4. I always enjoy your posts but this one particularly spoke to me. Over the time I’ve had my horse (12 years), we’ve become bonded in our friendship but it’s the leadership piece that’s missing….and it’s missing in me. I’m the one that’s afraid and I think that’s partly or maybe even mainly because I’m not an experienced horse person. The disadvantages to that are pretty obvious but the advantage is that I could see (I think) more objectively that the way a lot of trainers carried out their leadership was not for me…and I didn’t want it for my horse either. The result is that because of my own fears, I’m not sure how to help her through hers. I look forward to your future posts about this subject but I also wonder what you might advise to a friendly relatively inexperienced and not so leaderly person like me. Thanks for all your good work!

    • Molly, Love hearing your reflections on all this! Yes, more to come on the subject for sure. It is something that seems to call out for some more study, for many of us!

  5. Elsa,

    This is a “from the bowels” kinda blog! What a gifted writer you are! And how much the rest of us are given because you so lovingly share that gift.
    As long as we are alive, we will ALWAYS have to walk that road of leadership and friendship. It’s a good thing! Painful but good.
    THANK YOU! And Happy Easter to you and Cameron!

    • Maggie! I love your words, you are so real also always seem to make me laugh! And Happy Easter to you too!

  6. Yet again Elsa, you are not only so perceptive and accurate in your observations, but you have the talent to write gently and beautifully about the ‘topic’ at hand. It is a richer world for having your writings grace it. Thank you

  7. Elsa that was a simply beautiful article and so well expressed. I would like to share it on my Facebook page Jenny Pearce – Happiness and Healing with Horses if you’re comfortable with that? I would love our students to read such a beautifully expressed, different way of talking about the leadership/friendship/co-operation circle.

    • Jenny,
      Thank you! I am so glad you enjoyed the blog! Yes, please do share any of my blogs on to others! I am so glad when these resonate with people and do their small part to make the horse world better!

  8. Thanks Elsa, for pointing out this crucial issue in interacting with horses – friendship versus leadership. I feel the balance between the two is the core principle of good horsemanship.

    One of my horses, my mare Kría, is particularly skilled in educating me on this subject. Whenever I ‘forget’ to be a leader to her she will sooner or later start to ‘challenge me into challenging her’. I don’t know how she does it exactly, and of all my horses she is actually the only one doing it that way, but at some point she will push all the necessary buttons to get me to stand my ground and to have me insist on her giving me what I want from her. Which will then initially cause her to throw a temper tantrum at me, but after that she is clearly SO relieved and our connection is much better than before. As if she says: “thank god, I can trust you again, you’re here again for me!” If I try to get to this point with her solely through the ‘harmonious friendship model’, she will just trigger me long enough for me to feel my blood starting to boil just enough to become the annoying ‘bully’ she sometimes wants me to be. I truly believe that sometimes she just craves to be bullied. Because I always do this at liberty, she is always free to say ‘No!’ as loud as she wants to, but then right after her big NO she starts to stick to me like glue. She’s such a funny horse :-)!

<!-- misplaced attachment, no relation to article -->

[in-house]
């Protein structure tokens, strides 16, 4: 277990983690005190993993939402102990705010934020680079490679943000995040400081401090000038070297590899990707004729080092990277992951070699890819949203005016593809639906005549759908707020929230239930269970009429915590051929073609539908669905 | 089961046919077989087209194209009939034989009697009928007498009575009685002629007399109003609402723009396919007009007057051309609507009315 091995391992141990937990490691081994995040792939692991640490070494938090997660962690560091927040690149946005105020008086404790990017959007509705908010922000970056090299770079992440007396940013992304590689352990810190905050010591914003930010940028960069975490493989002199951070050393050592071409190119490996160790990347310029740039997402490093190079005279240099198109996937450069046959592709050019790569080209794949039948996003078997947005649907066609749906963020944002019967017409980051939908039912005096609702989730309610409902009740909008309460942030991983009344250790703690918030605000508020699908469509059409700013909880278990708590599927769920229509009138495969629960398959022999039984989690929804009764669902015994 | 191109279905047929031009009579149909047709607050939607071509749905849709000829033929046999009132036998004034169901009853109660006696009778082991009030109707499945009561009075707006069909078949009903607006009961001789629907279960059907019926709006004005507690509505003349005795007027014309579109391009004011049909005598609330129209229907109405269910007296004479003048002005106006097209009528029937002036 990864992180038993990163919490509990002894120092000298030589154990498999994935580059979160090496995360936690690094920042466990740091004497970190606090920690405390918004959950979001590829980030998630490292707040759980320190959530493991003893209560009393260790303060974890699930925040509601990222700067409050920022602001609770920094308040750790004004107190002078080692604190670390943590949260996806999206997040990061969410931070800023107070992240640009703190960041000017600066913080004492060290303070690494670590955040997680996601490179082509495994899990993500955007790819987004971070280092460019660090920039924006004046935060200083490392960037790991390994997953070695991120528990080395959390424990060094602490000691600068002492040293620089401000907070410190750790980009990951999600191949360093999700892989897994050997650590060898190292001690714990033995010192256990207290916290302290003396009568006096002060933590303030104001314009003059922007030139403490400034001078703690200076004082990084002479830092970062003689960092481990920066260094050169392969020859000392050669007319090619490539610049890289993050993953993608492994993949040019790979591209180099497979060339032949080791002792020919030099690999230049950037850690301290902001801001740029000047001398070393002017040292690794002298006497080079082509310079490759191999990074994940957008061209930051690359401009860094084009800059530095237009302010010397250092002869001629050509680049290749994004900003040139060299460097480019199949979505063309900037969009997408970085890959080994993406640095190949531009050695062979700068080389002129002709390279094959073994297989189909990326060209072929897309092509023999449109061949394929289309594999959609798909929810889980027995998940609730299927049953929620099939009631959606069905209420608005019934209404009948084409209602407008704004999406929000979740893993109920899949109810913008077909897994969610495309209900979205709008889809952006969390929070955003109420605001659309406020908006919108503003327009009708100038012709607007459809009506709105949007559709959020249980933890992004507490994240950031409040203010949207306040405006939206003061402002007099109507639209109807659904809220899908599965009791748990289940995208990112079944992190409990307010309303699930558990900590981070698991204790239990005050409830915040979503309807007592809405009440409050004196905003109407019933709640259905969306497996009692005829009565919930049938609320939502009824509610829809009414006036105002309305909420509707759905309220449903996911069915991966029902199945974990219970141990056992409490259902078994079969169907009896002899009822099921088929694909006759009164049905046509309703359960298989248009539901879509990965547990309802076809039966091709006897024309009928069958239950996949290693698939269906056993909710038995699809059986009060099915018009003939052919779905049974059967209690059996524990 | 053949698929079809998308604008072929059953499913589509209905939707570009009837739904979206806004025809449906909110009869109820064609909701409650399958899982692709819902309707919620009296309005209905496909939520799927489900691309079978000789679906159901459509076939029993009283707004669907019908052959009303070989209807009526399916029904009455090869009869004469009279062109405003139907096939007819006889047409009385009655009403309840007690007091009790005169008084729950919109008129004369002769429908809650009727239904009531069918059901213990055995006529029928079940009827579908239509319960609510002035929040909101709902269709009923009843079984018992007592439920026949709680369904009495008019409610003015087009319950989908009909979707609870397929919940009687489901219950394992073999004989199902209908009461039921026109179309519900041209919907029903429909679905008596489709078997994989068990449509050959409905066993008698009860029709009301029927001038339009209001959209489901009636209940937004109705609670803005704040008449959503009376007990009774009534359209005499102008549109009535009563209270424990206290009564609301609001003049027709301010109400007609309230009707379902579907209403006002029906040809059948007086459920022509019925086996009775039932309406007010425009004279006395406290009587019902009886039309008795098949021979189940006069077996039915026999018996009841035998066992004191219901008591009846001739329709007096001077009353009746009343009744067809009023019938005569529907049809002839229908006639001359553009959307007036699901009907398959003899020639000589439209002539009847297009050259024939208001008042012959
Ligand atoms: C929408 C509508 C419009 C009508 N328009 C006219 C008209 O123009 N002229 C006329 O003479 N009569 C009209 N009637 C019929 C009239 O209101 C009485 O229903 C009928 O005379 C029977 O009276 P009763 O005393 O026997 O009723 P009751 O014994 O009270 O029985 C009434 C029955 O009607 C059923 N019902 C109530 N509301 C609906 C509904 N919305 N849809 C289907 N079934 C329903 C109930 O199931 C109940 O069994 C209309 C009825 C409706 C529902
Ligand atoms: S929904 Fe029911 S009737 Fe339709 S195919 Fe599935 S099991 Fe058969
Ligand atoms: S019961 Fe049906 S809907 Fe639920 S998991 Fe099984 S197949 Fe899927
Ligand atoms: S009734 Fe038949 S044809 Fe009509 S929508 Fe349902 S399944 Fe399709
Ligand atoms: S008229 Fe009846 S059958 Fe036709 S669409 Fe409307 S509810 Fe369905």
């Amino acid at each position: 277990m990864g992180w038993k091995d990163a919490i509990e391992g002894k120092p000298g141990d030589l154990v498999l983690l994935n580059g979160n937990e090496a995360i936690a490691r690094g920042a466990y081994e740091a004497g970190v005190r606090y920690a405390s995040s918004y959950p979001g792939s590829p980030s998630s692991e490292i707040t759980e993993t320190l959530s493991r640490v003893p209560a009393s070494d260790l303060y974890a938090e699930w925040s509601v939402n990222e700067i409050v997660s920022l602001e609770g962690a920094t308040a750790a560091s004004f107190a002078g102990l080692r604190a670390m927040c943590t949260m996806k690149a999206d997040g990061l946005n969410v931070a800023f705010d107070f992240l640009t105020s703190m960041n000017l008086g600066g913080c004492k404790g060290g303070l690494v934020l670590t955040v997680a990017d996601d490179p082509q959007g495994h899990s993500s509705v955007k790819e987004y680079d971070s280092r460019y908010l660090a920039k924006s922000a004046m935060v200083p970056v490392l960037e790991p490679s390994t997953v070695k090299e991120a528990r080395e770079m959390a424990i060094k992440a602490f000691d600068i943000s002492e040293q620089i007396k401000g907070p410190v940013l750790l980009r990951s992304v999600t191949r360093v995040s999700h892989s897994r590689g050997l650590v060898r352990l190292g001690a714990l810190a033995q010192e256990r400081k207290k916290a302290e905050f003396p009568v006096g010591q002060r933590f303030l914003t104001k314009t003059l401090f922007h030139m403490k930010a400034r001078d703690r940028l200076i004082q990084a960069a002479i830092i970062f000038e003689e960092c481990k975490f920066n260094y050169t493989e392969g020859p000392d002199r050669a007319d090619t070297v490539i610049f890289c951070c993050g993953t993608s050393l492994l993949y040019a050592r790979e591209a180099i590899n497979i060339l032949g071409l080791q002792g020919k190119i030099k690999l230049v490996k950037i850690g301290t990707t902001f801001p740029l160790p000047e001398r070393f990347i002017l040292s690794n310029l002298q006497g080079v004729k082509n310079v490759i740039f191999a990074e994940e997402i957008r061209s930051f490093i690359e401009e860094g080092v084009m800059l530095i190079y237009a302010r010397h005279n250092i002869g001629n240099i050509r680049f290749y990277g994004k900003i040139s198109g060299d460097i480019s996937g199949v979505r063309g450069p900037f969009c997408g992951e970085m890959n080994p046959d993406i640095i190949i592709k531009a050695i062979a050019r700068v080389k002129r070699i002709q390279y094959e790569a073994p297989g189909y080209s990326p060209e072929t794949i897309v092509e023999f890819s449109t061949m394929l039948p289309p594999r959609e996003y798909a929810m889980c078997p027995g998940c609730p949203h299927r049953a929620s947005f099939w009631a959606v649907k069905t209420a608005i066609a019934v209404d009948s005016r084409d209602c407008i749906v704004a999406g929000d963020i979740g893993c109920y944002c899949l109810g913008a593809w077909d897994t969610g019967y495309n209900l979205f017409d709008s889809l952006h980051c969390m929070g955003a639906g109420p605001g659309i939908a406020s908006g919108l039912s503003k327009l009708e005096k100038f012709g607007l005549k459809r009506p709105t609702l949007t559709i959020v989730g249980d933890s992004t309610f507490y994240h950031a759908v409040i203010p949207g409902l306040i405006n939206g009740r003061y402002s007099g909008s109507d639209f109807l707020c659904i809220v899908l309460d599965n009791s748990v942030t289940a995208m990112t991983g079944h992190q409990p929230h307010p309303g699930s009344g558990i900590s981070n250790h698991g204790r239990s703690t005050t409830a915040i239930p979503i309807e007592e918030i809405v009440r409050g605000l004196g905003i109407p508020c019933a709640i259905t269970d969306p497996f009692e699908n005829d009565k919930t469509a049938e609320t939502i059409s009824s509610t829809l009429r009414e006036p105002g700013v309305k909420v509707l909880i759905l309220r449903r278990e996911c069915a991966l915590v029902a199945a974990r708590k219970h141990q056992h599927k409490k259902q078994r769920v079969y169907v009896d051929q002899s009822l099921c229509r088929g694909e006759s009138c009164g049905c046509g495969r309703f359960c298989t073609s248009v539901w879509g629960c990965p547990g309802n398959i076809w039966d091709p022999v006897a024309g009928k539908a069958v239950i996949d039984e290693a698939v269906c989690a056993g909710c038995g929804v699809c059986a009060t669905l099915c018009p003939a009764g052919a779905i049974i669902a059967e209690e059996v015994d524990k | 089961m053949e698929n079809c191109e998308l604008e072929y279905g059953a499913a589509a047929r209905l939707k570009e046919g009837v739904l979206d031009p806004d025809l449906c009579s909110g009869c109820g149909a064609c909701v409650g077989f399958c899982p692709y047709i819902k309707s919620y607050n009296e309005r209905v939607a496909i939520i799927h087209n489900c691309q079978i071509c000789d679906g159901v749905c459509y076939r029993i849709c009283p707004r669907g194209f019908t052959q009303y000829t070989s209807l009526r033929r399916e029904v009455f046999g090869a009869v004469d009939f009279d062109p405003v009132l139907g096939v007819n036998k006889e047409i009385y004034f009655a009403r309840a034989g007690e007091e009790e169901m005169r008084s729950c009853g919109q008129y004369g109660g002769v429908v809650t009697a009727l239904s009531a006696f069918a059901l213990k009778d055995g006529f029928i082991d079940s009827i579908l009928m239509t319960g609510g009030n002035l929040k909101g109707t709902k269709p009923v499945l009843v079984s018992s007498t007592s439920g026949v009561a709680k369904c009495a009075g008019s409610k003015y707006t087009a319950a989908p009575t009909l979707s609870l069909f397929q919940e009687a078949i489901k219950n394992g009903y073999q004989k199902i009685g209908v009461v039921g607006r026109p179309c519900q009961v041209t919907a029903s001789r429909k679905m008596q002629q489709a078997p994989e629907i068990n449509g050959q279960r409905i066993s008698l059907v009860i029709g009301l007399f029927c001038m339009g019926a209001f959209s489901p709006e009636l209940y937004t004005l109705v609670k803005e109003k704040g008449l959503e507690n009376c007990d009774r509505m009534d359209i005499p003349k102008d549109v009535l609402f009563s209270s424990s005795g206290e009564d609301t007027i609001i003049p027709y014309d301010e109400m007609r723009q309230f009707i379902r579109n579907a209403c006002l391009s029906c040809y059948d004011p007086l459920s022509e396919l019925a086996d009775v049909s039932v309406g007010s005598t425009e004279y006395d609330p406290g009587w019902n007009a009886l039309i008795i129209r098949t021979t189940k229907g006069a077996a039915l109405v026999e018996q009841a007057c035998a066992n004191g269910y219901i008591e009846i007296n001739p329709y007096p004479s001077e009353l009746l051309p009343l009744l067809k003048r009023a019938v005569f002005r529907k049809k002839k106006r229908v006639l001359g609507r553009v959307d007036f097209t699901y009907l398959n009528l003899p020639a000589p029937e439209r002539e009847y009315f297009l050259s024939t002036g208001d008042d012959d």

• Marja,

      I love this story! I feel there is a whole world of things we are just beginning to understand about friendship and leadership. Stories like this help me continue to think through it all.
      My love to you and your herd!

  9. thank you so much– Connie

    • Connie! You are most welcome! I keep hoping the dust will settle here in the aftermath of the movie and I will be able to take a few minutes to come visit you soon. I feel like you and I would have a great many things to talk about and ideas to revel in. Until then, I send my appreciation, Elsa

  10. Dear Elsa,

    I have very much enjoyed your weekly newsletters and am anticipating your movie with great excitement. As I understand it, I will receive a download of it one of these days (for my $25 donation). I’m wondering if it’s possible to buy the DVD, depending on the cost? Might it be possible to add to my donation to do that?

    You are bringing an important message to the world with your endeavors. Thank you!

    Warmly, Avis Burnett

    On Thu, Mar 17, 2016 at 12:29 AM, Meditations on Equestrian Art wrote:

    > quietinmotion posted: “The Project: One Mustang directly off the range, > One Trainer, Many Students, Communication through body language, Tools used > only for safety, never to train The Goal: To discover how far Equestrian > Art can be developed solely using body langu” >

    • Avis,

      So glad you enjoy the newsletters and I am excited for you to see the film. We have already sent out the digital downloads of the movie to the kickstarter backers. If you didn’t get yours please email me at and we will get that sorted out and a DVD as well if you like. If you have any friends who are interested in buying a DVD they are for sale on the web page

      I look forward to hearing from you and getting you your copy of the movie.


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  1. […] my last blog “step for step, breath for breath,” I explored the idea of being willing to ask questions that might have “No” answers. […]